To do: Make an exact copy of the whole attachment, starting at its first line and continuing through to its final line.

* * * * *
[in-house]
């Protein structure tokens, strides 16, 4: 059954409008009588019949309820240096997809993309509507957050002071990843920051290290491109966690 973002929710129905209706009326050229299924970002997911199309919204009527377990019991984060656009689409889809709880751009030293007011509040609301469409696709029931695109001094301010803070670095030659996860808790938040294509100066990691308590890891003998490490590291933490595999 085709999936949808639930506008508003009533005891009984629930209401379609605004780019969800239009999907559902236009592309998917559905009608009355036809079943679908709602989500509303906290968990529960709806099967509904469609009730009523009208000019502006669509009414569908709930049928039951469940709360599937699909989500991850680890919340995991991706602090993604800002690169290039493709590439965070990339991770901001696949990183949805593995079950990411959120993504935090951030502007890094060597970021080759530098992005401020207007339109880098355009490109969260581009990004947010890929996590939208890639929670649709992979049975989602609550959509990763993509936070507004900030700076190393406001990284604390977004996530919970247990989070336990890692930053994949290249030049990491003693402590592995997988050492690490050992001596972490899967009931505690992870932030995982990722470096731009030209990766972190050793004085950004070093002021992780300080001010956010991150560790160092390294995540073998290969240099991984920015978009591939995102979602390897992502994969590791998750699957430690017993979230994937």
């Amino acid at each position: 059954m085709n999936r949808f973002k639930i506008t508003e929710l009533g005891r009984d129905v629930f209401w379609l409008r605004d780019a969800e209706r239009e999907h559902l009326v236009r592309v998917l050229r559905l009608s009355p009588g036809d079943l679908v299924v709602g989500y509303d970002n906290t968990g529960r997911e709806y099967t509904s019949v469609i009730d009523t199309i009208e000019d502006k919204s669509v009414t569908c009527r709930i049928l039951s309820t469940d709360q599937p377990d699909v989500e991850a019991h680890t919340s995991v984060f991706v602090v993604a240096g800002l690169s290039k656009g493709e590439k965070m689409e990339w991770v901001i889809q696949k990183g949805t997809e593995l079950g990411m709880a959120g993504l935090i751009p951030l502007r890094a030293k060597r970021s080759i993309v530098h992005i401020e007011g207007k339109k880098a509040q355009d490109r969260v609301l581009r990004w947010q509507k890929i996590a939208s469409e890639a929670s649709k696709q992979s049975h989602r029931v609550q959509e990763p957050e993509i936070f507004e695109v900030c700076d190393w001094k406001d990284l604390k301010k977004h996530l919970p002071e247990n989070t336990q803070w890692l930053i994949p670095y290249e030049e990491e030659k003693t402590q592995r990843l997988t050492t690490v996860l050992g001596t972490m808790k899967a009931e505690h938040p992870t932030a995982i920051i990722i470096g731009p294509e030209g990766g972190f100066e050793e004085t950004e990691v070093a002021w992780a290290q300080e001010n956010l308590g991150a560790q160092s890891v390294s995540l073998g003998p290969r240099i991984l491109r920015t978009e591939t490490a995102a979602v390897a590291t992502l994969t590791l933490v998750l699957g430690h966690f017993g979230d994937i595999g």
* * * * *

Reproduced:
[in-house]
């Protein structure tokens, strides 16, 4: 059954409008009588019949309820240096997809993309509507957050002071990843920051290290491109966690 973002929710129905209706009326050229299924970002997911199309919204009527377990019991984060656009689409889809709880751009030293007011509040609301469409696709029931695109001094301010803070670095030659996860808790938040294509100066990691308590890891003998490490590291933490595999 085709999936949808639930506008508003009533005891009984629930209401379609605004780019969800239009999907559902236009592309998917559905009608009355036809079943679908709602989500509303906290968990529960709806099967509904469609009730009523009208000019502006669509009414569908709930049928039951469940709360599937699909989500991850680890919340995991991706602090993604800002690169290039493709590439965070990339991770901001696949990183949805593995079950990411959120993504935090951030502007890094060597970021080759530098992005401020207007339109880098355009490109969260581009990004947010890929996590939208890639929670649709992979049975989602609550959509990763993509936070507004900030700076190393406001990284604390977004996530919970247990989070336990890692930053994949290249030049990491003693402590592995997988050492690490050992001596972490899967009931505690992870932030995982990722470096731009030209990766972190050793004085950004070093002021992780300080001010956010991150560790160092390294995540073998290969240099991984920015978009591939995102979602390897992502994969590791998750699957430690017993979230994937």
């Amino acid at each position: 059954m085709n999936r949808f973002k639930i506008t508003e929710l009533g005891r009984d129905v629930f209401w379609l409008r605004d780019a969800e209706r239009e999907h559902l009326v236009r592309v998917l050229r559905l009608s009355p009588g036809d079943l679908v299924v709602g989500y509303d970002n906290t968990g529960r997911e709806y099967t509904s019949v469609i009730d009523t199309i009208e000019d502006k919204s669509v009414t569908c009527r709930i049928l039951s309820t469940d709360q599937p377990d699909v989500e991850a019991h680890t919340s995991v984060f991706v602090v993604a240096g800002l690169s290039k656009g493709e590439k965070m689409e990339w991770v901001i889809q696949k990183g949805t997809e593995l079950g990411m709880a959120g993504l935090i751009p951030l502007r890094a030293k060597r970021s080759i993309v530098h992005i401020e007011g207007k339109k880098a509040q355009d490109r969260v609301l581009r990004w947010q509507k890929i996590a939208s469409e890639a929670s649709k696709q992979s049975h989602r029931v609550q959509e990763p957050e993509i936070f507004e695109v900030c700076d190393w001094k406001d990284l604390k301010k977004h996530l919970p002071e247990n989070t336990q803070w890692l930053i994949p670095y290249e030049e990491e030659k003693t402590q592995r990843l997988t050492t690490v996860l050992g001596t972490m808790k899967a009931e505690h938040p992870t932030a995982i920051i990722i470096g731009p294509e030209g990766g972190f100066e050793e004085t950004e990691v070093a002021w992780a290290q300080e001010n956010l308590g991150a560790q160092s890891v390294s995540l073998g003998p290969r240099i991984l491109r920015t978009e591939t490490a995102a979602v390897a590291t992502l994969t590791l933490v998750l699957g430690h966690f017993g979230d994937i595999g």